I feel as if this book, Sand Talk, by Tyson Yunkaporta is one I have been waiting for all my life—a book that probes into a whole different way of thinking and making sense of the world, without falling into the inevitable trap of having to talk about it in the language of another culture whose way of thinking denies it—the English language, its knowledge traditions (epistemology and pedagogy) and the whole trajectory of the narrative that Western Civilisation has crafted about itself as the ‘head prefect’ in the universe.
While Indigenous Australians are finding a way to tell the story of their cultural knowledge systems in a voice that we people of other worlds can understand —the Anglosphere and the recent migrants to our shores from Europe, Asia and the Middle East—we have to do our part to really hear what they are saying.
For an Indigenous Australian coming from an intensely interdependent and interpersonal oral culture, writing speech-sound symbols for strangers to read makes things even more complicated. That is exacerbated when the audience is preoccupied with notions of authenticity and the writer’s standing as a member of a cultural minority that has lost the right to define itself. The ability to write fluently in the language of the occupying power seems to contradict an Indigenous author’s membership of a community that is not supposed to be able to write about itself at all (Sand Talk, 2019:4)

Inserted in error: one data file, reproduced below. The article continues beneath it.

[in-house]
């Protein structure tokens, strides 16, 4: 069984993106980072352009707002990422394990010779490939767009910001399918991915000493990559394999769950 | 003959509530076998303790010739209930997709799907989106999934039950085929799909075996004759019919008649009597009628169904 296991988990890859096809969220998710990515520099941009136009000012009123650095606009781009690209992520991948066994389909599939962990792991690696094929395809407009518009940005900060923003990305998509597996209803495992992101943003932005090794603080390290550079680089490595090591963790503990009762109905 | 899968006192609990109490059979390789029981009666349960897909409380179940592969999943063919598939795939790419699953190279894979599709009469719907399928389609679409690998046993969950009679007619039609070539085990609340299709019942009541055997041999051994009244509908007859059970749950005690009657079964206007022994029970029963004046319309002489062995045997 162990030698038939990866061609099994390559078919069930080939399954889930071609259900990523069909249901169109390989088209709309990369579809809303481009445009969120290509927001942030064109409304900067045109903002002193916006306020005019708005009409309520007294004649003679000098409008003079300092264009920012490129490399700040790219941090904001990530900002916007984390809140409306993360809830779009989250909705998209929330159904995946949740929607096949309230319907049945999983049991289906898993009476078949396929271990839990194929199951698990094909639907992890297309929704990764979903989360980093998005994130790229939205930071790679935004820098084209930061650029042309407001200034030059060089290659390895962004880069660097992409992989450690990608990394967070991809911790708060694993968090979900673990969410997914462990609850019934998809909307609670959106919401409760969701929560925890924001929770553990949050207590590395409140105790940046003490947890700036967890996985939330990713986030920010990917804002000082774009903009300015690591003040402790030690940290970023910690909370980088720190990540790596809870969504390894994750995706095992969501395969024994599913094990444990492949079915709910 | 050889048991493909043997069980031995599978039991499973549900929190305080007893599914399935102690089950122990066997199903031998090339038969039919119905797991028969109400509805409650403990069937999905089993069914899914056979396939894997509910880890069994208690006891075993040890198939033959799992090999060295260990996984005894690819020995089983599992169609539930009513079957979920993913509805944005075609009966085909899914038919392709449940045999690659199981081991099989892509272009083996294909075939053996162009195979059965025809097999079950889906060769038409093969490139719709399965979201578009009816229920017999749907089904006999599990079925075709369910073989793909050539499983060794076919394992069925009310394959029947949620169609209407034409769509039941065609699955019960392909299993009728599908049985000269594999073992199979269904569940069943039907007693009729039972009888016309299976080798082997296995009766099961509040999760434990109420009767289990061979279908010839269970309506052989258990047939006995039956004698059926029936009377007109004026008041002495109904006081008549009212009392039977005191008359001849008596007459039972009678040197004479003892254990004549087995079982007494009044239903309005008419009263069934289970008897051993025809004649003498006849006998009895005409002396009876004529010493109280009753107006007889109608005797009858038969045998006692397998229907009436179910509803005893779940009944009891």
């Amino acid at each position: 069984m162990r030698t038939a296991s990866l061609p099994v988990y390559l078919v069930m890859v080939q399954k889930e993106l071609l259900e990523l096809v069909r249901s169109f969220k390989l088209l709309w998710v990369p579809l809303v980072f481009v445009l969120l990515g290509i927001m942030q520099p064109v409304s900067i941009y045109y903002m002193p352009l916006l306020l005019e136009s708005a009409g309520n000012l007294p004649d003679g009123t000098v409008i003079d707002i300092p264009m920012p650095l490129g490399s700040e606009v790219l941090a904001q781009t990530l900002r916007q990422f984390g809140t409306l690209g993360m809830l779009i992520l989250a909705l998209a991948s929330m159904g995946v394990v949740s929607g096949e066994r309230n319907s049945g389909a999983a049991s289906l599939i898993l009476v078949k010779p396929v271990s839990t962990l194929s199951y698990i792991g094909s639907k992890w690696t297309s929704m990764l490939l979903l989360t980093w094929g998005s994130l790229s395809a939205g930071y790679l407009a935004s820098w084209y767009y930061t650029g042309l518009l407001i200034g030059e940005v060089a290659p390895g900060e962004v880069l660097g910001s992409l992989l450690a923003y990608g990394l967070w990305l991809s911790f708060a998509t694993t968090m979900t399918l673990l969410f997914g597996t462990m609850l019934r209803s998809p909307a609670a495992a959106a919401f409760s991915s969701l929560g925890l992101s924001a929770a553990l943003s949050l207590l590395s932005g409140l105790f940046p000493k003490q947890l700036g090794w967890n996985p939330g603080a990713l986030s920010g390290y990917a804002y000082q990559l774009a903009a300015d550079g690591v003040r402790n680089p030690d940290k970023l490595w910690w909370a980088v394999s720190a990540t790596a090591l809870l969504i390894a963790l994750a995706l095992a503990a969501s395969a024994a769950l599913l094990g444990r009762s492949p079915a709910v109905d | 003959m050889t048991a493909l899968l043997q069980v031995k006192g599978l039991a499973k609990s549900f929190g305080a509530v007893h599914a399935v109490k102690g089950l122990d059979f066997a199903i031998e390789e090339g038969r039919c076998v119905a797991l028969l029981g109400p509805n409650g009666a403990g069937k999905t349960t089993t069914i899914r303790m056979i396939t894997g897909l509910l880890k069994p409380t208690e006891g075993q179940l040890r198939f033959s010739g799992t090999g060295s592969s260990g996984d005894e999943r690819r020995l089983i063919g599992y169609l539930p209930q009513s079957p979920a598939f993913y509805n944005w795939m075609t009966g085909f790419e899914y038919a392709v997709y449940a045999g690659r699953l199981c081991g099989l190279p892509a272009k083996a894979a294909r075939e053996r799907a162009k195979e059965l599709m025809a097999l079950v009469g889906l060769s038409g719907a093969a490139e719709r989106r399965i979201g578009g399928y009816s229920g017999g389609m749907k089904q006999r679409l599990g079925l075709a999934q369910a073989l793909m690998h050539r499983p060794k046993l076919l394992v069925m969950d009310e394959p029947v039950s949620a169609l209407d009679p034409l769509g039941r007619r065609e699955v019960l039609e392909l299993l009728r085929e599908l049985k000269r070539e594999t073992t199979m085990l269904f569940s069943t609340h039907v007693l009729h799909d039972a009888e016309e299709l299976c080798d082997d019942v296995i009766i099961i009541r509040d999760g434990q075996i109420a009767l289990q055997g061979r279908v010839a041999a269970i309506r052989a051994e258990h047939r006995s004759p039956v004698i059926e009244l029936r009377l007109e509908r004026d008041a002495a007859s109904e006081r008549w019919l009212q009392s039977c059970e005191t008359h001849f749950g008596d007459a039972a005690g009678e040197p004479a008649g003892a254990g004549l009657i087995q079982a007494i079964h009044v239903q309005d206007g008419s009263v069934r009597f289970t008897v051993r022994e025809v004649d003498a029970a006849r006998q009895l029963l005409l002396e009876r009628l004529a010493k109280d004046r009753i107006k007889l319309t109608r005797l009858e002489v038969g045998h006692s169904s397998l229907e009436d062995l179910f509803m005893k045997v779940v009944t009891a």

I grew up bog ignorant, a child of regional Queensland in the 1950s and 1960s. But I had a relentlessly questing mind that enabled me to throw off the shackles of my cultural milieu of overt racism and nativism, and eventually to see the full extent of the equally unconscious racism and Anglosphere ethnocentrism that defined Australian culture.